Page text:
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The Relationship between Inflation and Economic Growth in East African Community Countries


  • Nyongesa Destaings Nyenyi

    (Department of Economics, Maseno University)

  • Eunice Lubega Amlega

    (Department of Economics, Maseno University)

  • Odhiambo Scholastica

    (Department of Economics, Maseno University)


The relationship between inflation and economic growth has been of great concern to most countries and regions across the world. Several studies have attempted to explain the linear association, long run and causal relationship between inflation and economic growth however their findings have been somewhat inconsistent. For East African Community (EAC) countries, studies on the linear association, long run and causal relationship between inflation and economic growth have also been done although mainly dwelling on time series analysis. Coincidentally, their results have also shown inconsistent findings. The community being a trading block and in pursuit of regional integration, available studies have failed to explain the exact relationship that exist between inflation and economic growth in the region. In this regard, the study sought to establish the exact relationship that exists between inflation and economic growth in the community for the period (1990-2014) using panel time series approach. Â The study objectives were to determine the linear association between inflation and economic growth, establish the long run relationship between inflation and economic growth and determine the causal relationship between inflation and economic growth in EAC countries. The study presented panel data for 5 countries in the community and applied Robust Least Square estimation technique with fixed effects. The study was anchored on Solow growth model and employed correlation research design. Structural breaks at entry point to the community were accounted for by introducing a dummy variable in the model. Stationarity test was carried out on variables and found that GDP and inflation were stationary at level. Estimation results showed that inflation had a negative (-0.1341) and significant effect on economic growth at 5% significance level and the effect remained negative (-0.1129) but statistically insignificant after introducing a dummy variable to the model. Considering the objectives of the study, Correlation analysis showed that there exist a weak negative (-0.0067) linear association between inflation and economic growth in EAC countries. Co-integration results revealed that there exist a long run relationship between inflation and economic growth in EAC countries while result for causality analysis showed that there exists a uni-directional causal relationship from economic growth to inflation at 5% level of significance although the effect would be effective after 2 years. In conclusion, inflation negatively and significantly affect economic growth however, considering the structural breaks in EAC, the negative effect inflation reduces and becomes statistically insignificant to economic growth. That is, the time of entry to EAC has positive effect and thus reduce the negative effect inflation has on economic growth. Â In this regard, policies need to be put in place to keep inflation rate moderate and stable to ensure that the negative effect inflation has on economic growth is minimized in these countries.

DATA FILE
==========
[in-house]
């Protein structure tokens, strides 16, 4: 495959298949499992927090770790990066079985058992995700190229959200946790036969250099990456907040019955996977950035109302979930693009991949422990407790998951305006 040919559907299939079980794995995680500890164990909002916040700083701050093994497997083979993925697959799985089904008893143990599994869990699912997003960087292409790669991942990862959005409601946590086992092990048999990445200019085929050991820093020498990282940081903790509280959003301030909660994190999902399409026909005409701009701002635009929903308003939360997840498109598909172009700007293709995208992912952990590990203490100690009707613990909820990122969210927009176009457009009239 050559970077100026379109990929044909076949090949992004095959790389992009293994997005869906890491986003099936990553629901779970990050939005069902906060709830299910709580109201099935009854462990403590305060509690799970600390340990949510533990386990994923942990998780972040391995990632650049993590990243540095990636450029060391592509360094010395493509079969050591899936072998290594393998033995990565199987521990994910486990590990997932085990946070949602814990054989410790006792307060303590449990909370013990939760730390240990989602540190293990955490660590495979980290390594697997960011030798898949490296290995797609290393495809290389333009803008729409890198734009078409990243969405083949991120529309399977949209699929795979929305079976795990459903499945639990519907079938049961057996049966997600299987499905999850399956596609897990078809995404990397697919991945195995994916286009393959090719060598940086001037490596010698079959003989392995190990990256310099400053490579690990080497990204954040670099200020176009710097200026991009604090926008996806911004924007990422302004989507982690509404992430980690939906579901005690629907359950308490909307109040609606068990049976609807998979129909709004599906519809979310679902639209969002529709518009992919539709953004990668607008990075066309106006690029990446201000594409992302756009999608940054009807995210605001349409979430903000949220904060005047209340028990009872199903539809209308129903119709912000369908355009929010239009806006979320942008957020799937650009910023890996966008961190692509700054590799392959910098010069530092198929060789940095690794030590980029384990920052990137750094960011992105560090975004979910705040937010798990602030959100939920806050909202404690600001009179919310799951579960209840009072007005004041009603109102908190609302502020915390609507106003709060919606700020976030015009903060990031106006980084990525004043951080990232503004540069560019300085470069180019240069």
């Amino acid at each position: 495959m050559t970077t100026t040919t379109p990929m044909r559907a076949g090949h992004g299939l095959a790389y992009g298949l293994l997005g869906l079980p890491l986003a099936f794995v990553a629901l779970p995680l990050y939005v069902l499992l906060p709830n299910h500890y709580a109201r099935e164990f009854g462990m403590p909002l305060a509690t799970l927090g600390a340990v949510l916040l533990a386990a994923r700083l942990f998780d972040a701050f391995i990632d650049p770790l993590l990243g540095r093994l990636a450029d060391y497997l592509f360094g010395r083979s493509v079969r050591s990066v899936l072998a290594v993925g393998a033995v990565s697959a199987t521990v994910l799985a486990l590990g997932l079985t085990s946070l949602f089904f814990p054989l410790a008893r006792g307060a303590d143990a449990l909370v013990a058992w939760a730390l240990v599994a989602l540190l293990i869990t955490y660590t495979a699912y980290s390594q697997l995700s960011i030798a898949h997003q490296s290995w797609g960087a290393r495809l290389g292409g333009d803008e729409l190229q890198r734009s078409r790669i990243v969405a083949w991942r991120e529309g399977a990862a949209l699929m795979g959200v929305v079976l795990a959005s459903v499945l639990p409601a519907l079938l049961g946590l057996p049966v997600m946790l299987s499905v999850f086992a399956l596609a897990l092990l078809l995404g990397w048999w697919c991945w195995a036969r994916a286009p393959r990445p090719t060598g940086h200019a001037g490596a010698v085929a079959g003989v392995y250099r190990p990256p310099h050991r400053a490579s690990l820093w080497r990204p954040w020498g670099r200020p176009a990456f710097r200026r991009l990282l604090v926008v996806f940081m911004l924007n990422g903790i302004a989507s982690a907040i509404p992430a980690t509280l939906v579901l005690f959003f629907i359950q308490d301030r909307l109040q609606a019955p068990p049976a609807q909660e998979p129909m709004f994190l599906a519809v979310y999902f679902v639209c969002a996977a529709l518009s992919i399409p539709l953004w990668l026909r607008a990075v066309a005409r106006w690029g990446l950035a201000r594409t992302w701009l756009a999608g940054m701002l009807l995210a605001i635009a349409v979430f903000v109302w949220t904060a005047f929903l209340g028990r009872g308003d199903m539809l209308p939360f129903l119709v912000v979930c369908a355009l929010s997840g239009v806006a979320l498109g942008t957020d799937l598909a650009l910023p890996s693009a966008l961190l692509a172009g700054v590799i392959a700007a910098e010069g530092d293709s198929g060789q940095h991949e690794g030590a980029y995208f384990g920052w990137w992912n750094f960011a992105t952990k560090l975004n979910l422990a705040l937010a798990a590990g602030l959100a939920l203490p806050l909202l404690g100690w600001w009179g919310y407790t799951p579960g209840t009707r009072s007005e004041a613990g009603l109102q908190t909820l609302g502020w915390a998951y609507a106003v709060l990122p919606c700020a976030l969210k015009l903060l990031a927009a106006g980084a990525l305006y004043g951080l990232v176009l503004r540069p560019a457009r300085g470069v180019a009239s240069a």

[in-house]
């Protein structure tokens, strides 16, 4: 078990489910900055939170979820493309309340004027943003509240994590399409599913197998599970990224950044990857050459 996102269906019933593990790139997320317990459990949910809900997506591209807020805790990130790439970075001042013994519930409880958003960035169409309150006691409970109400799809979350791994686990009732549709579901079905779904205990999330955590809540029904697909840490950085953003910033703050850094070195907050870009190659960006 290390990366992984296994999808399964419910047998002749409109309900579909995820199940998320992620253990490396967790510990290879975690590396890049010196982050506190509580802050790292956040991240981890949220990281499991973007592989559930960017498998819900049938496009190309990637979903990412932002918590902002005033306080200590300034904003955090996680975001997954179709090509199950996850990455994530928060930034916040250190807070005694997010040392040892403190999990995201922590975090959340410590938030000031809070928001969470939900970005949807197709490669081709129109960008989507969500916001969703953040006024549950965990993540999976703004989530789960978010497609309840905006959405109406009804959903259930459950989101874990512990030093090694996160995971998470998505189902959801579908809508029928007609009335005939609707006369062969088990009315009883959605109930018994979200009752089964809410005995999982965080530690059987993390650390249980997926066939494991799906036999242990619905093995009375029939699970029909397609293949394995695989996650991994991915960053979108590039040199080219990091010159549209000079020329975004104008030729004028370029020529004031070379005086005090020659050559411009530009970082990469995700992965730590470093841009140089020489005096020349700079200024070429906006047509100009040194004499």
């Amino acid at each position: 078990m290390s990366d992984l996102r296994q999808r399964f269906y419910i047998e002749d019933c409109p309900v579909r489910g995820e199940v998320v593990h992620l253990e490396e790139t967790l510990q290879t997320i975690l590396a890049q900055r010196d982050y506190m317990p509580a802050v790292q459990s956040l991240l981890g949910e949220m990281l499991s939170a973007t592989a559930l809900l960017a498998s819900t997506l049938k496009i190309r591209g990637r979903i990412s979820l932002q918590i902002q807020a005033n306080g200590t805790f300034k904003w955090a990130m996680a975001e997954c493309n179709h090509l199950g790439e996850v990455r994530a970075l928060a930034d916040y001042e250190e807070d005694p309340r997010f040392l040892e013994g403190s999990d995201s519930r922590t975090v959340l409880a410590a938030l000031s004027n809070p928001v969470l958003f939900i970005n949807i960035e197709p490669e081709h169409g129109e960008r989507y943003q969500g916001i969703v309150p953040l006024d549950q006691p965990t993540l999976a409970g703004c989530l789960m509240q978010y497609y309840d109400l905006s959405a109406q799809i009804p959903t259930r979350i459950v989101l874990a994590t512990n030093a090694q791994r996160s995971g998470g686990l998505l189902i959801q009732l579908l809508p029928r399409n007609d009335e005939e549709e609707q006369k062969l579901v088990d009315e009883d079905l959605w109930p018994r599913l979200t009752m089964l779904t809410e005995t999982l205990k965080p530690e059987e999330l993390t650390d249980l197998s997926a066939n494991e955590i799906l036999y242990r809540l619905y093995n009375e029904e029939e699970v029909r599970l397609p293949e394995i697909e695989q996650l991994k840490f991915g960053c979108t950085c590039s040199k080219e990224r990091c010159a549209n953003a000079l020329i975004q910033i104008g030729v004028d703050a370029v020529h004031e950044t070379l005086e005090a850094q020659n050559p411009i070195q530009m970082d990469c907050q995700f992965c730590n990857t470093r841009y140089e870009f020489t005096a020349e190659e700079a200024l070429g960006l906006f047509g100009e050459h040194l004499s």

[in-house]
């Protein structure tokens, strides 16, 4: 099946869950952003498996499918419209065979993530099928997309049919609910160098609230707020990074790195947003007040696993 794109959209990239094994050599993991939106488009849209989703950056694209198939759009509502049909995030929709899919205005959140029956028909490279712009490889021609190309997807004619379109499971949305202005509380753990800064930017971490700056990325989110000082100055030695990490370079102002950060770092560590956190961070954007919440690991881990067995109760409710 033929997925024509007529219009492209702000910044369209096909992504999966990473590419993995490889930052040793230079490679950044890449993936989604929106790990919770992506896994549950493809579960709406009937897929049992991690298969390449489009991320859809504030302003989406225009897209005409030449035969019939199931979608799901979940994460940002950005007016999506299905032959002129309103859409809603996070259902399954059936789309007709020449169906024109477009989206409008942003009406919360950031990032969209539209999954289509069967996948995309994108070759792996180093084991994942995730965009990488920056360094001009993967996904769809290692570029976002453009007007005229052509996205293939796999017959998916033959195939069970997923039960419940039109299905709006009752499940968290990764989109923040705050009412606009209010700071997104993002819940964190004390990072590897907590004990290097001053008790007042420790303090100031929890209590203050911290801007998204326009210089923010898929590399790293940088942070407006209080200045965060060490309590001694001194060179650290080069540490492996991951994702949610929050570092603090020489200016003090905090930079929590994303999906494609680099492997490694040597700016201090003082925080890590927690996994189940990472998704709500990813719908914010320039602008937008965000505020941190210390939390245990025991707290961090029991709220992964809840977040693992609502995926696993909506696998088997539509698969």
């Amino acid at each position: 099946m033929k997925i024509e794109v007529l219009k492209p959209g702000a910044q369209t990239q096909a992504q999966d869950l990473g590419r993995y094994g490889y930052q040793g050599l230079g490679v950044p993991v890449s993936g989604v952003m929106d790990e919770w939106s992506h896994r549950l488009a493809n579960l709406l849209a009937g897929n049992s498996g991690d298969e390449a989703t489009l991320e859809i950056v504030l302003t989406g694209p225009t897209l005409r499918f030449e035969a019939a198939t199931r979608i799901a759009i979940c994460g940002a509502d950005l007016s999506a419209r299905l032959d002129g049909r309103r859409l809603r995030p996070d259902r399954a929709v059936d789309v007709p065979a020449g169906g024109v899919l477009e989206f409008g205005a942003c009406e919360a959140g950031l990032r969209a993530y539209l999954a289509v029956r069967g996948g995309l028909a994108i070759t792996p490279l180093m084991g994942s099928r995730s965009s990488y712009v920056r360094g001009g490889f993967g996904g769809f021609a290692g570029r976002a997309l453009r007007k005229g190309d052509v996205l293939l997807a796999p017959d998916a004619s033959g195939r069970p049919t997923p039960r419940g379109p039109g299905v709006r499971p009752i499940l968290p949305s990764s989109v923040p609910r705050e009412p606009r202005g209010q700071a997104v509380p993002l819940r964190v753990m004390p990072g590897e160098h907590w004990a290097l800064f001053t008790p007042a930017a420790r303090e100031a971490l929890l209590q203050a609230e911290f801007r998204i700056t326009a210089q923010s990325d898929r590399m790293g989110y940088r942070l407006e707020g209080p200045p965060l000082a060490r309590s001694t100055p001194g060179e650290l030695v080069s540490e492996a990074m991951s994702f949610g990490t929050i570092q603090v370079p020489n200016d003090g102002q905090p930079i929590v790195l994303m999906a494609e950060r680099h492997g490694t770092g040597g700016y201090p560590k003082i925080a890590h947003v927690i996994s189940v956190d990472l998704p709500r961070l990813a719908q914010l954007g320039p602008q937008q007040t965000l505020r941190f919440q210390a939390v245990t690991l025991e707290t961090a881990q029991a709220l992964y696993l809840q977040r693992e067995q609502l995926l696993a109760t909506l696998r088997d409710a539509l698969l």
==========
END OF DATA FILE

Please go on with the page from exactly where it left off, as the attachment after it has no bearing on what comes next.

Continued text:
Suggested Citation

  • Nyongesa Destaings Nyenyi & Eunice Lubega Amlega & Odhiambo Scholastica, 2017. "The Relationship between Inflation and Economic Growth in East African Community Countries," Noble International Journal of Economics and Financial Research, Noble Academic Publsiher, vol. 2(12), pages 152-162, December.
  • Handle: RePEc:nap:nijefr:2017:p:152-162

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    References listed on IDEAS

    1. Manoel Bittencourt, Renee van Eyden and Monaheng Seleteng, 2014. "Inflation and Economic Growth: Evidence from the Southern African Development Countries," Working Papers 405, Economic Research Southern Africa.
    2. Pedroni, Peter, 2004. "Panel Cointegration: Asymptotic And Finite Sample Properties Of Pooled Time Series Tests With An Application To The Ppp Hypothesis," Econometric Theory, Cambridge University Press, vol. 20(3), pages 597-625, June.
    3. Satya Paul & Colm Kearney & Kabir Chowdhury, 1997. "Inflation and economic growth: a multi-country empirical analysis," Applied Economics, Taylor & Francis Journals, vol. 29(10), pages 1387-1401.
    4. Christopoulos, Dimitris K. & Tsionas, Efthymios G., 2004. "Financial development and economic growth: evidence from panel unit root and cointegration tests," Journal of Development Economics, Elsevier, vol. 73(1), pages 55-74, February.
    5. Christophe Hurlin, 2004. "Testing Granger causality in Heterogeneous panel data models with fixed coefficients," Post-Print halshs-00257395, HAL.
    6. Guiseppe Bertola & Ricardo J. Caballero, 1994. "Irreversibility and Aggregate Investment," Review of Economic Studies, Oxford University Press, vol. 61(2), pages 223-246.
    7. repec:dau:papers:123456789/6159 is not listed on IDEAS
    8. Raphael A Espinoza & Ananthakrishnan Prasad & Gene L. Leon, 2010. "Estimating The Inflation–Growth Nexus—A Smooth Transition Model," IMF Working Papers 10/76, International Monetary Fund.
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